Global shares slide as investors bet on interest rates staying high

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Global stocks fell on Friday, heading towards their worst week since March, as investors grappled with the prospect of a buoyant US economy keeping interest rates higher for longer.

Wall Street’s benchmark S&P 500 fell 0.4 per cent and the tech-focused Nasdaq Composite declined 0.8 per cent at the New York opening bell.

Global stocks have stumbled this week as robust US economic data stamped out hopes that the Federal Reserve — which took interest rates to a 22-year high last month — would start cutting rates soon.

The FTSE All-World index was poised for a weekly decline of 2.4 per cent, its worst performance since the US banking crisis in March sent global equities into a tailspin.

In Europe, the region-wide Stoxx 600 fell 1.1 per cent, on track for a weekly decline of almost 2 per cent and its worst monthly performance since September last year. France’s Cac 40 slipped 1 per cent and the FTSE 100 was down 1.2 per cent.

The US labor department on Thursday reported that the number of people applying for unemployment benefits declined in the week ending August 12, a sign that the country’s economy remains resilient in the face of higher borrowing costs.

“Basically, the market has downsized the extent of future cuts as the economy is just not lying down,” said Padhraic Garvey, regional head of Americas research at ING.

The equity sell-off reverberated in government debt markets earlier in the week. Yields on the benchmark 10-year US Treasury moved close to their highest levels since 2007 on Thursday before slipping 0.06 percentage points to 4.27 per cent on Friday. Bond yields rise as prices fall.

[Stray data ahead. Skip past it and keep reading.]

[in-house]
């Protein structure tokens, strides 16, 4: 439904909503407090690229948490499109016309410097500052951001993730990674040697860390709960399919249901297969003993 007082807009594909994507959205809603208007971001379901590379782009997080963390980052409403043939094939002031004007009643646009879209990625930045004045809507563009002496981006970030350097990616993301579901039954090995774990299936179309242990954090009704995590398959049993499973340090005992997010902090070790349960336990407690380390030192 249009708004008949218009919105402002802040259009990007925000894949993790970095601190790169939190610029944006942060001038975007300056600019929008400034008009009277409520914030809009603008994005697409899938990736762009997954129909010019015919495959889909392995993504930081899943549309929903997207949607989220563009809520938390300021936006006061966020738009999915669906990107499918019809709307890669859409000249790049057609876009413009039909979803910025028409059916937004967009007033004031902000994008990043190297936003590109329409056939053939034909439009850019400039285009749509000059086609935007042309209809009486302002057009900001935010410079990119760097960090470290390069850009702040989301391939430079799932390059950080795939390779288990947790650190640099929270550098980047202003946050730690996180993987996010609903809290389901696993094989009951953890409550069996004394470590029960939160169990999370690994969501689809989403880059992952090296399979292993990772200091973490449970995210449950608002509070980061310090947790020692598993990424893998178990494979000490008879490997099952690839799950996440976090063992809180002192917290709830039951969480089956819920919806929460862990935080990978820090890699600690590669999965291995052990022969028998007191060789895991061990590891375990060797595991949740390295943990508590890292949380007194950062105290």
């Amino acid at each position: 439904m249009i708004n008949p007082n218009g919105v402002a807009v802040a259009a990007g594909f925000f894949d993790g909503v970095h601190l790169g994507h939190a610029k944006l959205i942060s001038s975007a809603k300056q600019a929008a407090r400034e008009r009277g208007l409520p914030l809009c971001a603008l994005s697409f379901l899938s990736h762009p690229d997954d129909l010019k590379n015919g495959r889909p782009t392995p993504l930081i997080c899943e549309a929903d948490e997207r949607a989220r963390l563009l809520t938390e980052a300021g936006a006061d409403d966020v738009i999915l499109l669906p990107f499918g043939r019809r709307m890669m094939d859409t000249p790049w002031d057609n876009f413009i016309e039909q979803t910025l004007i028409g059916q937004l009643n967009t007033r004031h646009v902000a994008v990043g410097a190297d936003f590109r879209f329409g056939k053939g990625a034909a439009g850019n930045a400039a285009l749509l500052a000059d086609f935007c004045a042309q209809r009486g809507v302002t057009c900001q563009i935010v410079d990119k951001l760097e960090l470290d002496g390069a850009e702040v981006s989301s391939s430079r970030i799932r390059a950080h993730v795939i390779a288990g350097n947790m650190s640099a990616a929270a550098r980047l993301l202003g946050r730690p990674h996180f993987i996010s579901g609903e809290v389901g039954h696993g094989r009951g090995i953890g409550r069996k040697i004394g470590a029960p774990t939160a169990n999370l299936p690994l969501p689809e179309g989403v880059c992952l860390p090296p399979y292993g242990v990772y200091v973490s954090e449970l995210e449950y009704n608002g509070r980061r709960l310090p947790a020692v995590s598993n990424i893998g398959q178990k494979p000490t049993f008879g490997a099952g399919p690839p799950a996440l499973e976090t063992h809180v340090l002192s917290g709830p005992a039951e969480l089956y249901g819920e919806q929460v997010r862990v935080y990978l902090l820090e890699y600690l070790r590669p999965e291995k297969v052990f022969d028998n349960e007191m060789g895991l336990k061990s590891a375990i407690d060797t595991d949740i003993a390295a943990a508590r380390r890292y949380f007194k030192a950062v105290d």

Yields on 10-year UK applies fell 0.04 percentage points to 4.71 per cent on Friday. Yields on the 10-year German Bund — Europe’s regional benchmark — declined by 0.06 percentage points to 2.64 per cent.

Traders’ nerves were stretched further by the continuous flow of weak economic data releases from China, which solidified fears that the world’s second-largest economy could take a while to fully rebound from three years of severe Covid-19 restrictions.

China’s CSI 300 stock index fell 1.2 per cent and Hong Kong’s Hang Seng shed 2.1 per cent. Japan’s Topix fell 0.7 per cent and South Korea’s Kospi slid 0.6 per cent.

China’s securities regulator on Friday announced a package of market-friendly reforms to try to “boost capital market investor confidence”, flagging a potential extension of trading hours for the country’s stock and bond markets, as well as lower transaction fees for brokers.

The renminbi strengthened slightly to trade at Rmb7.288 against the dollar but remained near its weakest level since November after the People’s Bank of China stepped up its defense of the currency.

The central bank set the daily midpoint — around which the currency is allowed to trade 2 per cent in either direction — at Rmb7.2006 to the dollar, well above market expectations.

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